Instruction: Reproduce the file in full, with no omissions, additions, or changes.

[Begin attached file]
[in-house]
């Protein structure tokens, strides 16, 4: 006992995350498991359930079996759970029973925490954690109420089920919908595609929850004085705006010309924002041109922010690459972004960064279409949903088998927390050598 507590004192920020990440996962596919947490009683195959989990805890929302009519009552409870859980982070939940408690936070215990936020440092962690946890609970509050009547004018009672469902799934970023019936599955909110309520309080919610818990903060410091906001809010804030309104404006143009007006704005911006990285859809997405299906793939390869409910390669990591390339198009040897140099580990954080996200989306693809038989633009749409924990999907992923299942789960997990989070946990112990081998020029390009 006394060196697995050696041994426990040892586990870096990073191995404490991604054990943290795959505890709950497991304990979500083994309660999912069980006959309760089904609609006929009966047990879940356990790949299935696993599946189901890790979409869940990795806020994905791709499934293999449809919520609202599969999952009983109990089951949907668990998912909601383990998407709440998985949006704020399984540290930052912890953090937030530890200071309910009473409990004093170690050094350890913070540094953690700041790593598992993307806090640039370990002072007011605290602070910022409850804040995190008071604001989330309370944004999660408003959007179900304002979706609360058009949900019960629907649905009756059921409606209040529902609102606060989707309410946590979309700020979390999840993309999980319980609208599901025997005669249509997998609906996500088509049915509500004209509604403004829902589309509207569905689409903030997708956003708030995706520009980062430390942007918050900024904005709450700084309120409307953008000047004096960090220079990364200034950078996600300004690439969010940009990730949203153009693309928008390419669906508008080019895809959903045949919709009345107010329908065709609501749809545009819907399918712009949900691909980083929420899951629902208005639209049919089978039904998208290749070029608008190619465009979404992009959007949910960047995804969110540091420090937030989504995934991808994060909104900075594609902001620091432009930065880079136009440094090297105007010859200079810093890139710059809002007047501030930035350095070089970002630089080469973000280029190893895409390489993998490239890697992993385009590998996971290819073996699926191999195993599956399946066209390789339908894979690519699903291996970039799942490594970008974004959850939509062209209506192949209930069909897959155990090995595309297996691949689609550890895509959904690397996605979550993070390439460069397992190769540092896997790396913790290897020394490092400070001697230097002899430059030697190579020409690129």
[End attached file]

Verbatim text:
[in-house]
């Protein structure tokens, strides 16, 4: 006992995350498991359930079996759970029973925490954690109420089920919908595609929850004085705006010309924002041109922010690459972004960064279409949903088998927390050598 507590004192920020990440996962596919947490009683195959989990805890929302009519009552409870859980982070939940408690936070215990936020440092962690946890609970509050009547004018009672469902799934970023019936599955909110309520309080919610818990903060410091906001809010804030309104404006143009007006704005911006990285859809997405299906793939390869409910390669990591390339198009040897140099580990954080996200989306693809038989633009749409924990999907992923299942789960997990989070946990112990081998020029390009 006394060196697995050696041994426990040892586990870096990073191995404490991604054990943290795959505890709950497991304990979500083994309660999912069980006959309760089904609609006929009966047990879940356990790949299935696993599946189901890790979409869940990795806020994905791709499934293999449809919520609202599969999952009983109990089951949907668990998912909601383990998407709440998985949006704020399984540290930052912890953090937030530890200071309910009473409990004093170690050094350890913070540094953690700041790593598992993307806090640039370990002072007011605290602070910022409850804040995190008071604001989330309370944004999660408003959007179900304002979706609360058009949900019960629907649905009756059921409606209040529902609102606060989707309410946590979309700020979390999840993309999980319980609208599901025997005669249509997998609906996500088509049915509500004209509604403004829902589309509207569905689409903030997708956003708030995706520009980062430390942007918050900024904005709450700084309120409307953008000047004096960090220079990364200034950078996600300004690439969010940009990730949203153009693309928008390419669906508008080019895809959903045949919709009345107010329908065709609501749809545009819907399918712009949900691909980083929420899951629902208005639209049919089978039904998208290749070029608008190619465009979404992009959007949910960047995804969110540091420090937030989504995934991808994060909104900075594609902001620091432009930065880079136009440094090297105007010859200079810093890139710059809002007047501030930035350095070089970002630089080469973000280029190893895409390489993998490239890697992993385009590998996971290819073996699926191999195993599956399946066209390789339908894979690519699903291996970039799942490594970008974004959850939509062209209506192949209930069909897959155990090995595309297996691949689609550890895509959904690397996605979550993070390439460069397992190769540092896997790396913790290897020394490092400070001697230097002899430059030697190579020409690129």